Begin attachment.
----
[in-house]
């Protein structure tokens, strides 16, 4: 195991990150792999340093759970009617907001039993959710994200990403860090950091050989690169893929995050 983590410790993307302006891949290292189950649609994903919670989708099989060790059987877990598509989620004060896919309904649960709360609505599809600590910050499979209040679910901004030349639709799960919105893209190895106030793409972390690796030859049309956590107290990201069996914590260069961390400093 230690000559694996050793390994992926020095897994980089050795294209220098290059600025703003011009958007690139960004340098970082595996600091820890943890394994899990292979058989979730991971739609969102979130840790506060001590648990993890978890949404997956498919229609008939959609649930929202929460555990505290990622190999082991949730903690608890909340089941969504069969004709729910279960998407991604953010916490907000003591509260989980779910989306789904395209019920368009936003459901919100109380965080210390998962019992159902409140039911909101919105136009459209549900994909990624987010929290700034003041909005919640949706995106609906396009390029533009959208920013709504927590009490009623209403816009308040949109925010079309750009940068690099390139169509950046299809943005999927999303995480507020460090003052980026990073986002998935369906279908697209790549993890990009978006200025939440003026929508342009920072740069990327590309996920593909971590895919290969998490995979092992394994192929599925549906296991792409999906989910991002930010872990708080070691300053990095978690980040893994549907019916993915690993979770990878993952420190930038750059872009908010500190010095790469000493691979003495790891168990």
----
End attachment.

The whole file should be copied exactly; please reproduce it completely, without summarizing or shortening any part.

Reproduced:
[in-house]
């Protein structure tokens, strides 16, 4: 195991990150792999340093759970009617907001039993959710994200990403860090950091050989690169893929995050 983590410790993307302006891949290292189950649609994903919670989708099989060790059987877990598509989620004060896919309904649960709360609505599809600590910050499979209040679910901004030349639709799960919105893209190895106030793409972390690796030859049309956590107290990201069996914590260069961390400093 230690000559694996050793390994992926020095897994980089050795294209220098290059600025703003011009958007690139960004340098970082595996600091820890943890394994899990292979058989979730991971739609969102979130840790506060001590648990993890978890949404997956498919229609008939959609649930929202929460555990505290990622190999082991949730903690608890909340089941969504069969004709729910279960998407991604953010916490907000003591509260989980779910989306789904395209019920368009936003459901919100109380965080210390998962019992159902409140039911909101919105136009459209549900994909990624987010929290700034003041909005919640949706995106609906396009390029533009959208920013709504927590009490009623209403816009308040949109925010079309750009940068690099390139169509950046299809943005999927999303995480507020460090003052980026990073986002998935369906279908697209790549993890990009978006200025939440003026929508342009920072740069990327590309996920593909971590895919290969998490995979092992394994192929599925549906296991792409999906989910991002930010872990708080070691300053990095978690980040893994549907019916993915690993979770990878993952420190930038750059872009908010500190010095790469000493691979003495790891168990």